The Bad Fat Problem
Why is there a fight for bad fat by the pharmaceutical industry in the development of anti-NASH therapeutics? The answer lies in the evidence that bad fat is a major inducer of hepatic steatosis (i.e. fatty liver) that leads to NASH and also an inducer of metabolic syndrome ((MetS)).
NAFLD is a disease that comprises, non-alcoholic fatty liver (NAFL or simple steatosis) and NASH. NAFL or simple steatosis is typified by benign simple fatty liver that could be resolved by exercise/physical activity and diet modification. If NAFL is unresolved, it progresses to NASH, a chronic disease characterized by hepatic steatosis/fatty liver. This fat is called an ‘inflammatory fat’ that cannot be resolved solely by exercise. Inflammatory fat presumably induces lipotoxic effects that promote and/or sustain the progression of NASH.
The third type of fat is the “visceral adipose fat (VAT). VAT is found in the adipose tissue surrounding gastrointestinal organ systems. VAT is difficult to reduce with diet and exercise alone.
VAT is not currently an area of intense clinical interest in NASH therapeutic development. But, it has been actively researched by the scientific community for years. I strongly believe that VAT research would be the next big push by biopharma for effective therapeutics to resolve VAT that could be contributing to MetS and NASH.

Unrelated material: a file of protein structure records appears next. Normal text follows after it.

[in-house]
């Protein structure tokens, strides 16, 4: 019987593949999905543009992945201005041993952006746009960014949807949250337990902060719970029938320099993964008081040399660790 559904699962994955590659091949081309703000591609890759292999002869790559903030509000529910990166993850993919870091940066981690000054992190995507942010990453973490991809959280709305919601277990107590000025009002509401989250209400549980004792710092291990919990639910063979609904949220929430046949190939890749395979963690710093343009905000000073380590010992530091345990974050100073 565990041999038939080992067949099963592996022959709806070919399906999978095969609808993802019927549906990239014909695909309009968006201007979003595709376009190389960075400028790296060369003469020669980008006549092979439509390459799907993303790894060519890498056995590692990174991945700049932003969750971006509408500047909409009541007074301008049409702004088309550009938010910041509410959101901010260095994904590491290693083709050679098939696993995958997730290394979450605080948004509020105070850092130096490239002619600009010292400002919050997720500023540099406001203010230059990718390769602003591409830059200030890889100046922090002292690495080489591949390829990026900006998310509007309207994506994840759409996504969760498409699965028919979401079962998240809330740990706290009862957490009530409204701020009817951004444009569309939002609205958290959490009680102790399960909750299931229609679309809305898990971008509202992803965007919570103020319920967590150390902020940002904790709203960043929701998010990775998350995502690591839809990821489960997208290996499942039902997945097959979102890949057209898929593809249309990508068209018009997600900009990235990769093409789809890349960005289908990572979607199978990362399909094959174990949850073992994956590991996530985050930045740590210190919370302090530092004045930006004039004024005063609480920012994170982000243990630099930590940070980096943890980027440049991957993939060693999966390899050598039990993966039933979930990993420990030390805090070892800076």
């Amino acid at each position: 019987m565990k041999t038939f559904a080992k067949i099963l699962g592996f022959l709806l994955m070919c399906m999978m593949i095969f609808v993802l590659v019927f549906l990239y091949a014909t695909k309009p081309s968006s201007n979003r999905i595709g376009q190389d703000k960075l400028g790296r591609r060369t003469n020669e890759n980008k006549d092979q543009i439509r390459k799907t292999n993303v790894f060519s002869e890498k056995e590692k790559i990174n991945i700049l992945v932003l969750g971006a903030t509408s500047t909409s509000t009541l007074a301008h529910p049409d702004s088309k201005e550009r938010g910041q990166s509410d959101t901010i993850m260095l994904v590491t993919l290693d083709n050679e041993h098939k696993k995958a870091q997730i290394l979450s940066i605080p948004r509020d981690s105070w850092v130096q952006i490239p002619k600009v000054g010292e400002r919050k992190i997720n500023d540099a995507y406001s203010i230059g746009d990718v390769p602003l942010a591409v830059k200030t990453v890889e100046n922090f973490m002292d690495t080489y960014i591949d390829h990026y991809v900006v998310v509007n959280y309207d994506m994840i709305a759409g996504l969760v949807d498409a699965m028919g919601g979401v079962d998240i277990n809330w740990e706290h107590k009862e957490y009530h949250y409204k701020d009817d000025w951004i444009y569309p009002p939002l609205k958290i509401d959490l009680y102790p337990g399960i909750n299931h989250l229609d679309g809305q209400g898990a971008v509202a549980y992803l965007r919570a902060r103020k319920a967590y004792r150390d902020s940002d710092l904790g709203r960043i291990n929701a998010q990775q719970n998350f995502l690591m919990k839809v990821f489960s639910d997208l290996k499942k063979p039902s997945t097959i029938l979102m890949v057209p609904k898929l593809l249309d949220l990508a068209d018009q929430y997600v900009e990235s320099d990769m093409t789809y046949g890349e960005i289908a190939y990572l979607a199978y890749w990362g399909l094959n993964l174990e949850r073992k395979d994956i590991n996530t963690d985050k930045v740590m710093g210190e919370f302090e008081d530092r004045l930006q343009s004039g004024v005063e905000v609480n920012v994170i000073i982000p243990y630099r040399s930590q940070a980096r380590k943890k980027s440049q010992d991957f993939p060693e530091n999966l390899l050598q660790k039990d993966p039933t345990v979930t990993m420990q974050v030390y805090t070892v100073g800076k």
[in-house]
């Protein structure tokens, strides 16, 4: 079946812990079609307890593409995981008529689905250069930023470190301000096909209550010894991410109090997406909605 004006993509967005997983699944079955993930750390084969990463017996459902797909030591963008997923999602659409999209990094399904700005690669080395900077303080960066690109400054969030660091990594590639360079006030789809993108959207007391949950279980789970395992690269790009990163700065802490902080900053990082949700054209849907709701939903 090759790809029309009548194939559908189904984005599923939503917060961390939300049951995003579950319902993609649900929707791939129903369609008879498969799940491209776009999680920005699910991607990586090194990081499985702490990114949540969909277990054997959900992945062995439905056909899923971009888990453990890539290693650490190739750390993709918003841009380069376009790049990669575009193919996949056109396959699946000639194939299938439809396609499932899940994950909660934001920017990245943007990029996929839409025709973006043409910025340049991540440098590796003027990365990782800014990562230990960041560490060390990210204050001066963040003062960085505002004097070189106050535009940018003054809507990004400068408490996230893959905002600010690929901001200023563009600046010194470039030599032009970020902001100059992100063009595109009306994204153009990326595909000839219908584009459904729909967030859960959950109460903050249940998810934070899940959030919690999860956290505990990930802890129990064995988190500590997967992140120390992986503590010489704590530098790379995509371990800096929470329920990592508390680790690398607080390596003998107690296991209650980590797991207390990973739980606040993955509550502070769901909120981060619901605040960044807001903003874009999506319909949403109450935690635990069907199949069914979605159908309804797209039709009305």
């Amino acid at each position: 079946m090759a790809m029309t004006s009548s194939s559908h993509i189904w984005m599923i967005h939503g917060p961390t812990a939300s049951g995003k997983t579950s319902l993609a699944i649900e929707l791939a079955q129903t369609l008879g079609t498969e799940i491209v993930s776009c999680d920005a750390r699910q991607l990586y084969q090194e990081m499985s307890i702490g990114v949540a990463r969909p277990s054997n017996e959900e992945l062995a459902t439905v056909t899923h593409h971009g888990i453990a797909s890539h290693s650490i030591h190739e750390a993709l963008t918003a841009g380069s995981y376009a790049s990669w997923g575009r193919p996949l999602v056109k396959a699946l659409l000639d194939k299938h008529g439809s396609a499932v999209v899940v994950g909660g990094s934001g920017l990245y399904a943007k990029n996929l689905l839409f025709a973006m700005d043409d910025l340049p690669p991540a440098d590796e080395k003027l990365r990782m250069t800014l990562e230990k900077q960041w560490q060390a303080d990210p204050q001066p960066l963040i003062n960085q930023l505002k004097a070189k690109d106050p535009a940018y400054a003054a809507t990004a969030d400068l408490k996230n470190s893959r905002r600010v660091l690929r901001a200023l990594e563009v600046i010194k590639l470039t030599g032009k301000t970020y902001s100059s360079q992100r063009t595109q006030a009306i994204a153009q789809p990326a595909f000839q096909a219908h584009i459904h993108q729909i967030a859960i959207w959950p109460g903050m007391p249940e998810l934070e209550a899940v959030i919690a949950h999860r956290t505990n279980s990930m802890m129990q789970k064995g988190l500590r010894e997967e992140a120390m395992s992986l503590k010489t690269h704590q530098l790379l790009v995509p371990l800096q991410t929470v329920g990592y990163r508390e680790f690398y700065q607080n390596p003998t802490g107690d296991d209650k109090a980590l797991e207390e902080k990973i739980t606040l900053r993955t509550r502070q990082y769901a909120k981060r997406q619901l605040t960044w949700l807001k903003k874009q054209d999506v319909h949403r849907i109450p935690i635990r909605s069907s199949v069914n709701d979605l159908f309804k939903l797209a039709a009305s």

Fat Burners In NASH Therapeutics
To understand the need for clinical development of anti-NASH therapeutics that target inflammatory fat, I first highlight the 2 faces and phases of NASH.
There is an ongoing misunderstanding on the clinical value and rationale for several anti-NASH drug candidates currently in development. NASH is a progressive chronic liver disease with 2 phases and 2 faces:
The first face is the early phase which is typified by inflammation, ballooning of hepatocytes (i.e. early apoptosis) and steatosis (i.e. fatty liver). The second face is the late phase which is characterized by inflammation associated with full activation of apoptotic machinery that leads to fibrosis and consequently cirrhosis. This is the clinical rationale for the existence of 2 main groups of anti-NASH therapeutics currently in clinical development.
There is substantial evidence on the lipotoxic injurious effects of bad fat in the development of early NASH. It is becoming well-established that reduction of hepatic inflammatory fat in early NASH patients leads to histologic response, including NASH resolution. As I alluded to previously, patients with early NASH have inflammatory fat which can only be reduced via decreased fat production and/or increased breakdown of fat (i.e lipolysis).
For this reason, anti-NASH drug candidates such as those by Genfit, Madrigal, NGM, Galmed, are in clinical development for early NASH to induce anti-lipogenesis effects (ie. suppress hepatic fat formation). In contrast, drug candidates by Gilead, Conatus, GALT, and Allergan, are designed to suppress fibrotic events in late NASH. Intercept is targeting both early and late NASH based on its clinical endpoints. This could be the clinical rationale for most combination therapeutic approaches in NASH clinical trial utilizing a fat burner drug candidates in their trials.